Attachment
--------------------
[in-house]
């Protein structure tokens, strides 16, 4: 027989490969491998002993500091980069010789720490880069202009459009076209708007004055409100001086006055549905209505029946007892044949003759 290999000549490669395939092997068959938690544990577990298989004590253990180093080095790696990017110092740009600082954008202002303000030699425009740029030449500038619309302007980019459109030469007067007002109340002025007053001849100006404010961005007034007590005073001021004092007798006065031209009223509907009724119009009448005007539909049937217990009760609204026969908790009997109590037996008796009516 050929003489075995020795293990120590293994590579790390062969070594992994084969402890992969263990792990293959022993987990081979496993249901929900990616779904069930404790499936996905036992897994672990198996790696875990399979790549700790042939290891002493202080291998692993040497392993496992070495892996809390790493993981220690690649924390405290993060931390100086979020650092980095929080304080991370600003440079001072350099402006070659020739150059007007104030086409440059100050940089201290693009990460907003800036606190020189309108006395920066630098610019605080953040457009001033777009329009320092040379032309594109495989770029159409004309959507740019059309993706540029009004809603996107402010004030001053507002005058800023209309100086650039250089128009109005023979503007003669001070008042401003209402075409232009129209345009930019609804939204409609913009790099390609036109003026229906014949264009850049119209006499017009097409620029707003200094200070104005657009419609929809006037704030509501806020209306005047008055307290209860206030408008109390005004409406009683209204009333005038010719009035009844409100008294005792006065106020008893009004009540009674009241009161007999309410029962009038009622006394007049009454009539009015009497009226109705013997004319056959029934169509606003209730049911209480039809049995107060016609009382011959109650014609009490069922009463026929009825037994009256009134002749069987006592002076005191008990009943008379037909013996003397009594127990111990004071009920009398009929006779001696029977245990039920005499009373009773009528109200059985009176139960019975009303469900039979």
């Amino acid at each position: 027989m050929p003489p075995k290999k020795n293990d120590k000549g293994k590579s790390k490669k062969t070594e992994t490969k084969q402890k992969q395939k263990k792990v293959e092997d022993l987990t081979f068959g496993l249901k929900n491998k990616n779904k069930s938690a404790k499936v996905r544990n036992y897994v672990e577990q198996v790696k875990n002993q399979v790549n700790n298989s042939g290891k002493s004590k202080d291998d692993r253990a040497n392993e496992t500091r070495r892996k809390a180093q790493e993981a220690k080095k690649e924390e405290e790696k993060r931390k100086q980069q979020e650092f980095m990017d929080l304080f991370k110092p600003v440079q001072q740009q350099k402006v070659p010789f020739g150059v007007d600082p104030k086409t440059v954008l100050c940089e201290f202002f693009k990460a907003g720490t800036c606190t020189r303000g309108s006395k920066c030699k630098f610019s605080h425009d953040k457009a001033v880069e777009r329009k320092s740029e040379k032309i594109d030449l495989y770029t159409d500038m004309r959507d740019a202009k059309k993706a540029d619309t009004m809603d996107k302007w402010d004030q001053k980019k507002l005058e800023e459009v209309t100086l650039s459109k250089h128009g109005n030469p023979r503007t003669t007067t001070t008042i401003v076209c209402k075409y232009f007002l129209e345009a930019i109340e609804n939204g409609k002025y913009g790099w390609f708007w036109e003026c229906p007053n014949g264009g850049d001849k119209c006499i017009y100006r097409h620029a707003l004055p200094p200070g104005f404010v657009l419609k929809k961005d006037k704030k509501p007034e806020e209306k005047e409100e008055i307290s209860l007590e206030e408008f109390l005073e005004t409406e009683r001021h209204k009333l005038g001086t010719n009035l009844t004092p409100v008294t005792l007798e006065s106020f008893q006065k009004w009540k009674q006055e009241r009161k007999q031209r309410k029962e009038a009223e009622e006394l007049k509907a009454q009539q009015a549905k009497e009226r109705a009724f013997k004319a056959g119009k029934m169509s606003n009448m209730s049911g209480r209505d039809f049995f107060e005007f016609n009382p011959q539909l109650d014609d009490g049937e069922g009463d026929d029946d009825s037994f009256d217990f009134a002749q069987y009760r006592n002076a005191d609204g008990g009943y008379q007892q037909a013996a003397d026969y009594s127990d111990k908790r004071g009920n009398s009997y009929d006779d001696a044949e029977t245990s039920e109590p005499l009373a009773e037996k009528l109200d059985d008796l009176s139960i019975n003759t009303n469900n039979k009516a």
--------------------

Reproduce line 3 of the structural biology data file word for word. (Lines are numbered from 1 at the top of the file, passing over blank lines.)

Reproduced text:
């Amino acid at each position: 027989m050929p003489p075995k290999k020795n293990d120590k000549g293994k590579s790390k490669k062969t070594e992994t490969k084969q402890k992969q395939k263990k792990v293959e092997d022993l987990t081979f068959g496993l249901k929900n491998k990616n779904k069930s938690a404790k499936v996905r544990n036992y897994v672990e577990q198996v790696k875990n002993q399979v790549n700790n298989s042939g290891k002493s004590k202080d291998d692993r253990a040497n392993e496992t500091r070495r892996k809390a180093q790493e993981a220690k080095k690649e924390e405290e790696k993060r931390k100086q980069q979020e650092f980095m990017d929080l304080f991370k110092p600003v440079q001072q740009q350099k402006v070659p010789f020739g150059v007007d600082p104030k086409t440059v954008l100050c940089e201290f202002f693009k990460a907003g720490t800036c606190t020189r303000g309108s006395k920066c030699k630098f610019s605080h425009d953040k457009a001033v880069e777009r329009k320092s740029e040379k032309i594109d030449l495989y770029t159409d500038m004309r959507d740019a202009k059309k993706a540029d619309t009004m809603d996107k302007w402010d004030q001053k980019k507002l005058e800023e459009v209309t100086l650039s459109k250089h128009g109005n030469p023979r503007t003669t007067t001070t008042i401003v076209c209402k075409y232009f007002l129209e345009a930019i109340e609804n939204g409609k002025y913009g790099w390609f708007w036109e003026c229906p007053n014949g264009g850049d001849k119209c006499i017009y100006r097409h620029a707003l004055p200094p200070g104005f404010v657009l419609k929809k961005d006037k704030k509501p007034e806020e209306k005047e409100e008055i307290s209860l007590e206030e408008f109390l005073e005004t409406e009683r001021h209204k009333l005038g001086t010719n009035l009844t004092p409100v008294t005792l007798e006065s106020f008893q006065k009004w009540k009674q006055e009241r009161k007999q031209r309410k029962e009038a009223e009622e006394l007049k509907a009454q009539q009015a549905k009497e009226r109705a009724f013997k004319a056959g119009k029934m169509s606003n009448m209730s049911g209480r209505d039809f049995f107060e005007f016609n009382p011959q539909l109650d014609d009490g049937e069922g009463d026929d029946d009825s037994f009256d217990f009134a002749q069987y009760r006592n002076a005191d609204g008990g009943y008379q007892q037909a013996a003397d026969y009594s127990d111990k908790r004071g009920n009398s009997y009929d006779d001696a044949e029977t245990s039920e109590p005499l009373a009773e037996k009528l109200d059985d008796l009176s139960i019975n003759t009303n469900n039979k009516a």